Workplace abuse

1,500 women return from S Arabia in six months

Arafat Ara | Published: July 11, 2018 10:25:16 | Updated: July 12, 2018 12:53:34

Reuters photo used for representational purpose

More than 1,500 domestic helps returned home from Saudi Arabia in the last six months because of workplace abuse, sources said.

On average, 250 female workers return from the country a month, they added.

Some 40 women were also due to return on Monday night, according to the expatriate welfare desk at Hazrat Shahjalal International Airport.

Still, 300 are said to have been staying at safe home of Bangladesh embassy and Saudi immigration camp.

About 80 per cent of women were forced to come back within one to six months of their job period, according to the returnees.

They faced exploitations like denial of wages and sexual and physical assaults in workplaces.

For this, at least 20 women faced severe psychological trauma there and took treatment at National Institute of Mental Health upon their return home.

Of those traumatised, Rupali is still undergoing treatment at the institute, said a representative of BRAC migration programme.

These problems aside, families and even societies have not accepted many of the returnees easily, he said.

Some of the hapless women have taken shelter at their relatives' houses, he added.

Selina (not her real name) returned home two months ago. She said her recruiter had sold her twice.

"As I wished to come back home, they assaulted me. Even I didn't get my dues before I returned," she lamented.

After getting divorced, Selina turned to be the anchor of her family. So, she planned to go abroad with a job.

She borrowed some money to meet her migration costs. The lender now is putting pressure on her to repay it.

There are dozens of such tragic, harrowing tales like Selina's.

Still, the number of women outbound workers is on the rise to the Gulf country.

A total of 39,578 women migrants went there with jobs in the first five months of 2018.

In the corresponding period of 2017, the oil-rich country hired 37,856 home helps from Bangladesh, official data showed.

The Bureau of Manpower Employment and Training (BMET) data also revealed that the KSA recruited 9,476 women in May and 8,492 in April this year.

But the returnees alleged that they are not getting the least help from the ministry and the department concerned.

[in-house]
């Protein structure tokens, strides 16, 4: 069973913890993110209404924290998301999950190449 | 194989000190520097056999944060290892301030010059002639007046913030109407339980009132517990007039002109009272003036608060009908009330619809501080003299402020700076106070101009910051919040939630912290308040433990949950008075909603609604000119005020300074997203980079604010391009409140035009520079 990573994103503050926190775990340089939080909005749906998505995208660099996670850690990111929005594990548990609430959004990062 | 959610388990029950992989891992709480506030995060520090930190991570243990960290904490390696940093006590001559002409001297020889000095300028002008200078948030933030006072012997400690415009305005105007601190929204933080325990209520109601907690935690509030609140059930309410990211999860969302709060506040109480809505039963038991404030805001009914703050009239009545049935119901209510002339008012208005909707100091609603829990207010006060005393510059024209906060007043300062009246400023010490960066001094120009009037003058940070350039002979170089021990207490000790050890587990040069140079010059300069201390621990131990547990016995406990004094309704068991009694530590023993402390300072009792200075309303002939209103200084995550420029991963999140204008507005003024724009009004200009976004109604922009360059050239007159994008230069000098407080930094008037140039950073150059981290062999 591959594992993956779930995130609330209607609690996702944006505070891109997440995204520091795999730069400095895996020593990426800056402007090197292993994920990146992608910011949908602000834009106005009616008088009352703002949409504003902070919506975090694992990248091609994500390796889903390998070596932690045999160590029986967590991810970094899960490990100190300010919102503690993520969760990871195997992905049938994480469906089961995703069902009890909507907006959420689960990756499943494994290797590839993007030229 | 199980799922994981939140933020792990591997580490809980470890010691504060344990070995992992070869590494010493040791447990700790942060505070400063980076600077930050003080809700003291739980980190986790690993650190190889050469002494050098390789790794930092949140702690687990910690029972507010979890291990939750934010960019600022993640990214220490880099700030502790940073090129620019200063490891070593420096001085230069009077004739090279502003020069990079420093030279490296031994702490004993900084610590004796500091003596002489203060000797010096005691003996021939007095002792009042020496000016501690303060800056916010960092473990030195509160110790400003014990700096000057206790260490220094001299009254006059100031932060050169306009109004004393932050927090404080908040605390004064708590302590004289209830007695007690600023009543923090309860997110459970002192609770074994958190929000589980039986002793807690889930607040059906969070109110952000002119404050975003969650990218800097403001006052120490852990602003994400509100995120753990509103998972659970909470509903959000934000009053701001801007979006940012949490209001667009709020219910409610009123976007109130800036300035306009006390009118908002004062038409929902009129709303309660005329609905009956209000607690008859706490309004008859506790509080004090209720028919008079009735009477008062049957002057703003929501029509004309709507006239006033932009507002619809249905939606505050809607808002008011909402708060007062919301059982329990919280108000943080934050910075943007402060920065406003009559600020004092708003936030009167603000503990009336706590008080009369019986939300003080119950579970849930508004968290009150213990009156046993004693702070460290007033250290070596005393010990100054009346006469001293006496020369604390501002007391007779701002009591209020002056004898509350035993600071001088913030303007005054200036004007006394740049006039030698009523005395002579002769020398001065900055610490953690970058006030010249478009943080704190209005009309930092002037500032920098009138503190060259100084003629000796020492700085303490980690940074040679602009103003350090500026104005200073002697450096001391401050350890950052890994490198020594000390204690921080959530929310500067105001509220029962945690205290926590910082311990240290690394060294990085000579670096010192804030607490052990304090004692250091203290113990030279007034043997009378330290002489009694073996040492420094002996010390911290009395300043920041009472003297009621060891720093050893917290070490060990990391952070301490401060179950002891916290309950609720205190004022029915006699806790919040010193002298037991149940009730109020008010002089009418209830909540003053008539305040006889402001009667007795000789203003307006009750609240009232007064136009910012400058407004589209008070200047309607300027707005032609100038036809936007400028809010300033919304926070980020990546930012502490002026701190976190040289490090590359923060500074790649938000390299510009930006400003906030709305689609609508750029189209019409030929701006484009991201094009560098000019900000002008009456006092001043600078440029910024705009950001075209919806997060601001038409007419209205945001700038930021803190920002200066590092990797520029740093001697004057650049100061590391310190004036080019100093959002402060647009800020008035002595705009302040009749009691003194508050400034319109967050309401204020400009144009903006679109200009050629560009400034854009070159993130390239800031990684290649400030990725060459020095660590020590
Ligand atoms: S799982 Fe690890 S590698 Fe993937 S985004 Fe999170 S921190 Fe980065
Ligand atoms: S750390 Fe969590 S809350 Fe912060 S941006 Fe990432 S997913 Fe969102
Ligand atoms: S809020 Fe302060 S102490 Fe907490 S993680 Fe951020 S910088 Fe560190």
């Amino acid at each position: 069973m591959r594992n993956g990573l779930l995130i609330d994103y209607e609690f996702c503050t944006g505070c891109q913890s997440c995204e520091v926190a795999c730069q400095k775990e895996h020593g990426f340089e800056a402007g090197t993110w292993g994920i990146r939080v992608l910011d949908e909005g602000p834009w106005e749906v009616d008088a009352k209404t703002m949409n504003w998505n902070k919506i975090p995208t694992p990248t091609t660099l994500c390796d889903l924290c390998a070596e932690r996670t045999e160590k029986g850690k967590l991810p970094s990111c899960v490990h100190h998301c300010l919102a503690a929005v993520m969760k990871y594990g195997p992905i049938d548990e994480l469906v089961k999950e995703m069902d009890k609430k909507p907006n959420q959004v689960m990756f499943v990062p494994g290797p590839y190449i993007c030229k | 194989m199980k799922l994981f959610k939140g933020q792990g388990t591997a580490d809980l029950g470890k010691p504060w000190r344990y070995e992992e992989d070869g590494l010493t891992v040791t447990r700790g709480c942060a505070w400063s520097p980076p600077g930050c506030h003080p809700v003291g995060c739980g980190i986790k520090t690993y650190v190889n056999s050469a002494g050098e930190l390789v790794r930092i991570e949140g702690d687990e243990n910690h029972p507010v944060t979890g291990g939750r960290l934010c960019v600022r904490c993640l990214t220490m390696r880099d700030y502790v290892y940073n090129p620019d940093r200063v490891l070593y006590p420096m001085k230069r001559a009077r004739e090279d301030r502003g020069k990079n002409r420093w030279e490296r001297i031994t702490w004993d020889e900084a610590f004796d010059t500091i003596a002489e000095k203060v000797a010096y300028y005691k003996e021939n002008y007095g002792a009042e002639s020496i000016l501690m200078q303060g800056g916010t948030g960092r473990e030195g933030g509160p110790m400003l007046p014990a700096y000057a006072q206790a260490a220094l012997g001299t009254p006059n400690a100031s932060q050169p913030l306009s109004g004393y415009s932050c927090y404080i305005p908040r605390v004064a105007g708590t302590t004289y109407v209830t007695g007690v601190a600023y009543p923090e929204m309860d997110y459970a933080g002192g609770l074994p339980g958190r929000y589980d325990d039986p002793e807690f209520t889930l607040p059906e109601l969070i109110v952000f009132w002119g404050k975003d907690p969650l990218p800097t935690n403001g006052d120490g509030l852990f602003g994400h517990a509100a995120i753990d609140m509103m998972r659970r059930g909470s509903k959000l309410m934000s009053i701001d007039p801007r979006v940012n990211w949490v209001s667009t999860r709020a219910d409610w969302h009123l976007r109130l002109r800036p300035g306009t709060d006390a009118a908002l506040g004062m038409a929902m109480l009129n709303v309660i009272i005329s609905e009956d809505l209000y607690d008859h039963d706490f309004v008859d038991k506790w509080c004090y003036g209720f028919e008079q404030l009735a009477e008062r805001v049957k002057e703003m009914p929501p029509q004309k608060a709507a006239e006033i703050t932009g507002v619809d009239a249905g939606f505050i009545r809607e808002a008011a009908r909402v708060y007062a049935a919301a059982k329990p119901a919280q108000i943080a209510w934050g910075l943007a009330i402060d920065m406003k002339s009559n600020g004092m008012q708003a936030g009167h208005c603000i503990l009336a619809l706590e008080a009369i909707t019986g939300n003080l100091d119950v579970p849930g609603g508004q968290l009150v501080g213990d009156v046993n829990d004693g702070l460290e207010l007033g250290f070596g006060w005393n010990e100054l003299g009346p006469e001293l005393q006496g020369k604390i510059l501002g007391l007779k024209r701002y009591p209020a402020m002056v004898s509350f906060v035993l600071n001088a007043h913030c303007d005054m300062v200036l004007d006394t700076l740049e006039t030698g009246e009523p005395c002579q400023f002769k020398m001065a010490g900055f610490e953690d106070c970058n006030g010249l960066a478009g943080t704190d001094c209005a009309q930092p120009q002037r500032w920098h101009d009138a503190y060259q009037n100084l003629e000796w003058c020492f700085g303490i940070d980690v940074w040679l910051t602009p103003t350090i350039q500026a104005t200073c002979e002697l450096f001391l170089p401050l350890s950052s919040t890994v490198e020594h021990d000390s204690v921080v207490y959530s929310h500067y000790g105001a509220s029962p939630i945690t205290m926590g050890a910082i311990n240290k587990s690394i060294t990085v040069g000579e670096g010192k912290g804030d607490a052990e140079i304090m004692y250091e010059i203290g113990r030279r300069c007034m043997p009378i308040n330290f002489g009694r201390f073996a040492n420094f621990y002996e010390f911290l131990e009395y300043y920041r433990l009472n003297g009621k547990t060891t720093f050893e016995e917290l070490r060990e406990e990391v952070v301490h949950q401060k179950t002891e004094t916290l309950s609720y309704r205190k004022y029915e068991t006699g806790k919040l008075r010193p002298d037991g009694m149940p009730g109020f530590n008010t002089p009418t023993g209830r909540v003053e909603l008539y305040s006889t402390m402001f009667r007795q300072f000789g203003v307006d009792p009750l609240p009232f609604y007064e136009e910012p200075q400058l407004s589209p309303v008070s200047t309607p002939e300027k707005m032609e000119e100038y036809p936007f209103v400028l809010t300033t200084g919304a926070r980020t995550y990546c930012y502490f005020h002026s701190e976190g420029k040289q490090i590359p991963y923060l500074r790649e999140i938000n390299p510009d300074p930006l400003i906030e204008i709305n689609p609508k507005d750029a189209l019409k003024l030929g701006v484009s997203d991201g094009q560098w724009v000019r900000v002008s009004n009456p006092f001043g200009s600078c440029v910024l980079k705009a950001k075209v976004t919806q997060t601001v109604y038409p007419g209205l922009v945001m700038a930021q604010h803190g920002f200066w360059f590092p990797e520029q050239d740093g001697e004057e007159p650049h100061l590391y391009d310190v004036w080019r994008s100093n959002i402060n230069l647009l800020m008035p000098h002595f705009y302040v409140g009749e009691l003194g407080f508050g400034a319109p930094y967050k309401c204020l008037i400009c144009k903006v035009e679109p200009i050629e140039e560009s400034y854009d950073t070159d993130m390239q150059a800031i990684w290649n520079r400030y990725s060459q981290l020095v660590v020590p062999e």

On return from abroad, Monoara is suffering from severe trauma.

Her brother, Sakibur Rahman, said he cannot afford her treatment costs at a mental hospital.

Monoara was brutally tortured by her employer in Saudi Arabia, he alleged.

"She can't respond normally," Mr Rahman told the FE.

It is necessary to admit her to hospital immediately to help her get back her normal life, he observed.

"But we're yet to get any support from the government. They even didn't communicate with us," Mr Rahman said.

Officials of expatriates' welfare and overseas employment ministry rejected request for comments.

Shariful Islam, head of BRAC migration programme, said the government should take the responsibility of the women who went to the KSA through the official channel.

"Unfortunately, they are not being provided with the necessary support from the government," he told this correspondent.

Bangladesh Obhibasi Mohila Sramik Association said women returnees are literally helpless.

Without adequate support, it said, they are unable to rebuild their lives.

An official of the Wage Earners' Welfare Board said they can assist the workers if they get any directive from the Bangladesh embassy in Saudi Arabia.

Otherwise, they cannot provide support, he told the FE.

Bangladesh Association of International Recruiting Agencies president Benzir Ahmed confirmed that they have no scheme to help the workers reintegrate.

More than 0.2 million women had gone to the KSA since the signing of a recruitment deal in 2015. Of them, about 5,000 returned home in the last three years.

They alleged that workplace exploitations like denial of wages and sexual and physical abuses forced them to return home.

More than 0.7 million women have gone abroad with jobs since 1991.


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